OPENING MONDAY, 23 August 2004 (previews from 20 August), the National Youth Theatre return to west London’s Lyric Hammersmith with David Rudkin’s stage adaptation of Mikhail Bulgakov’s subversive novel, The Master and the Margarita, which the author, writing in Stalinist Russia, kept hidden for fear of his life.
In this panoramic carnival, the devil himself, all charm and dangerous mischief, and his three surrealist henchmen set about bringing a city to its knees and sending it spinning into chaos. The NYT production, which continues until 11 September, should not be confused with the Chichester Festival production, which is adapted by Edward Kemp and directed by Steven Pimlott (See Regional Reviews).
On Thursday 26 August 2004 (preview 25 August, continues to 11 September), NYT opens its second production at the Lyric Hammersmith Studio. Faliraki, devised and directed by Paul Roseby, finds the elements of classic Greek tragedy (including a chorus) in the modern tale of two under-aged lovers set against the bacchanalian revelry of the infamous holiday resort.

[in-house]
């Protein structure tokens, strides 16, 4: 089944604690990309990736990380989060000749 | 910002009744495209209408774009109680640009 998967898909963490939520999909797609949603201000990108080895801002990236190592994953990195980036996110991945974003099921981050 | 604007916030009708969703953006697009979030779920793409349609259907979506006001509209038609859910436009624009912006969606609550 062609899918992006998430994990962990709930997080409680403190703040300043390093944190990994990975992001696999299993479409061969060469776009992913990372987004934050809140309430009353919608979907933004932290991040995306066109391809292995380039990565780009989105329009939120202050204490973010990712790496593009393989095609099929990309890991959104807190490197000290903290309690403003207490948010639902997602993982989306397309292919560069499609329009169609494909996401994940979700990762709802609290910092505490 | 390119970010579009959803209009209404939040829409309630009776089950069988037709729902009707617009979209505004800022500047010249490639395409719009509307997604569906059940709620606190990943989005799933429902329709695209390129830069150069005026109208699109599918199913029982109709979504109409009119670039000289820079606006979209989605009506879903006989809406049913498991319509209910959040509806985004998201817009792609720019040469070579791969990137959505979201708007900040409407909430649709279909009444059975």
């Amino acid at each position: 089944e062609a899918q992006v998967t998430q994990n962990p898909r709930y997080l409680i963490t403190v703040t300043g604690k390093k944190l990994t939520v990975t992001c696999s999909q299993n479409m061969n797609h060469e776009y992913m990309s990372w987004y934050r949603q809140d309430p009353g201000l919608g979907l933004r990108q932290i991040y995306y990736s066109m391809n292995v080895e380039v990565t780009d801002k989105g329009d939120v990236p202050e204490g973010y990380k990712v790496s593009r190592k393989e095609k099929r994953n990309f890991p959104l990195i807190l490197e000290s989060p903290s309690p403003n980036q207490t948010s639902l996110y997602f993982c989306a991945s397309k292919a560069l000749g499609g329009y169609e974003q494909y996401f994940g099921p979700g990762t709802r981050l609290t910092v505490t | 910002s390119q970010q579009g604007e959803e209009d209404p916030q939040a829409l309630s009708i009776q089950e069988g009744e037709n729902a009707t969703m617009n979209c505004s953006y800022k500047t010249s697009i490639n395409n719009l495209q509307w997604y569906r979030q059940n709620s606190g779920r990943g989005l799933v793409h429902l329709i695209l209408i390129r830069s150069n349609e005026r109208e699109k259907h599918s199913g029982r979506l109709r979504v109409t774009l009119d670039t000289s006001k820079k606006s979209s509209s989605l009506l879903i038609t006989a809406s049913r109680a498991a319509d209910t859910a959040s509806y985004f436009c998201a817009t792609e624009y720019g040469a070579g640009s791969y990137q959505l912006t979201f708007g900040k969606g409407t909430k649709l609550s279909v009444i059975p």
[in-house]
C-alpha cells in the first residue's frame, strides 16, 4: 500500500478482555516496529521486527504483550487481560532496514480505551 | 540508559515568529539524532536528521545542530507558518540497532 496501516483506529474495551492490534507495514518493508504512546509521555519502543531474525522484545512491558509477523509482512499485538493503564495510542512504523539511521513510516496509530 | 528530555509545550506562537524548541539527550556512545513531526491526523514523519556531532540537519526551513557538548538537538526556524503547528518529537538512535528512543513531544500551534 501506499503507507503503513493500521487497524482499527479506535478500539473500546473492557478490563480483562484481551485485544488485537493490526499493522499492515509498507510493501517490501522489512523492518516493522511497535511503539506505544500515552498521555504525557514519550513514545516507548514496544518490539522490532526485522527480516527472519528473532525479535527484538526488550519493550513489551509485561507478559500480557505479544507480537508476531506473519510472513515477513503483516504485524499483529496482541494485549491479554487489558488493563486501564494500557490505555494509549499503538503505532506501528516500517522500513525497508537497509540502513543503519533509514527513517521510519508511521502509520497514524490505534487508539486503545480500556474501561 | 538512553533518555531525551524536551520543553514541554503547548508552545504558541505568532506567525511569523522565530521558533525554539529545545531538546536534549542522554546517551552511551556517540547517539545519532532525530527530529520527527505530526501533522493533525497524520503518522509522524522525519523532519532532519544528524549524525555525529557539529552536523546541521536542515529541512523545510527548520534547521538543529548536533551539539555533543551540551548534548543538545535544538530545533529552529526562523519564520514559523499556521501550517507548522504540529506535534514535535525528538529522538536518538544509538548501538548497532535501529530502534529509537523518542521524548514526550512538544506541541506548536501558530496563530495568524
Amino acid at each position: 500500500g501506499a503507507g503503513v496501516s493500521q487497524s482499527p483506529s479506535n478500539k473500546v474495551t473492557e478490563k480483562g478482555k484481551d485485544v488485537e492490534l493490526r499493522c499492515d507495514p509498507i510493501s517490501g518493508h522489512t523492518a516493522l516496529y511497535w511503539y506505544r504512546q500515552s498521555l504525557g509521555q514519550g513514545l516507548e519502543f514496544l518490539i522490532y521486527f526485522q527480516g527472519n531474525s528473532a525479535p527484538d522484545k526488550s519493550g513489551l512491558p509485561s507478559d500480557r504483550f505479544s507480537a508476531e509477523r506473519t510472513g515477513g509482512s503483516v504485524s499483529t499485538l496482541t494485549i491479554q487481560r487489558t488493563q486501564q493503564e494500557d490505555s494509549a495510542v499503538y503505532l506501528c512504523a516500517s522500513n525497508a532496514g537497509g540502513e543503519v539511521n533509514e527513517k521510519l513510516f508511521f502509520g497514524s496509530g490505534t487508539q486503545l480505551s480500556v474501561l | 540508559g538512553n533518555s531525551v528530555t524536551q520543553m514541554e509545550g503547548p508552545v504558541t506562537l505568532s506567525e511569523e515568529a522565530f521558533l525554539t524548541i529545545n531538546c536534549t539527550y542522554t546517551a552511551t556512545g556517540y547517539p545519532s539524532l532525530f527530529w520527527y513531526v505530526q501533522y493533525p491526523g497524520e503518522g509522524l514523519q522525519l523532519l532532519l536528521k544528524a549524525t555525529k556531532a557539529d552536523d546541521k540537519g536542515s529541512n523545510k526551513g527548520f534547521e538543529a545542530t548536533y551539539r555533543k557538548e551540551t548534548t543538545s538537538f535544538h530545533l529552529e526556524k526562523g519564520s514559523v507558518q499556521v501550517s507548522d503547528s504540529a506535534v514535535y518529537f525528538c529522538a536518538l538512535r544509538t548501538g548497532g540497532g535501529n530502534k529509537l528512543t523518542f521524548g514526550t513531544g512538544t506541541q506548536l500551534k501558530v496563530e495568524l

OPENING THURSDAY, 26 August 2004 (previews from 19 August), Stephen Beresford’s staging of Twelfth Night, at the West End’s Albery Theatre, transposes Shakespeare’s Illyria to contemporary India where honour codes, the rules of marriage, holy men, beliefs and the significance of festival find a fresh relevance (See News, 9 Jun 2004).
The production features Bollywood’s Neha Dubey (as Olivia), whose films include Monsoon Wedding and The Perfect Husband, as well as 21-year-old Indian newcomer Raagha Chanana (as Sebastian), who was discovered at an open audition in Delhi. They’re joined in the 15-strong cast by British-Asian stars Paul Bhattacharjee (Malvolio), Kulvinder Ghir (Feste) and Raza Jaffrey (Orsino).
- by Terri Paddock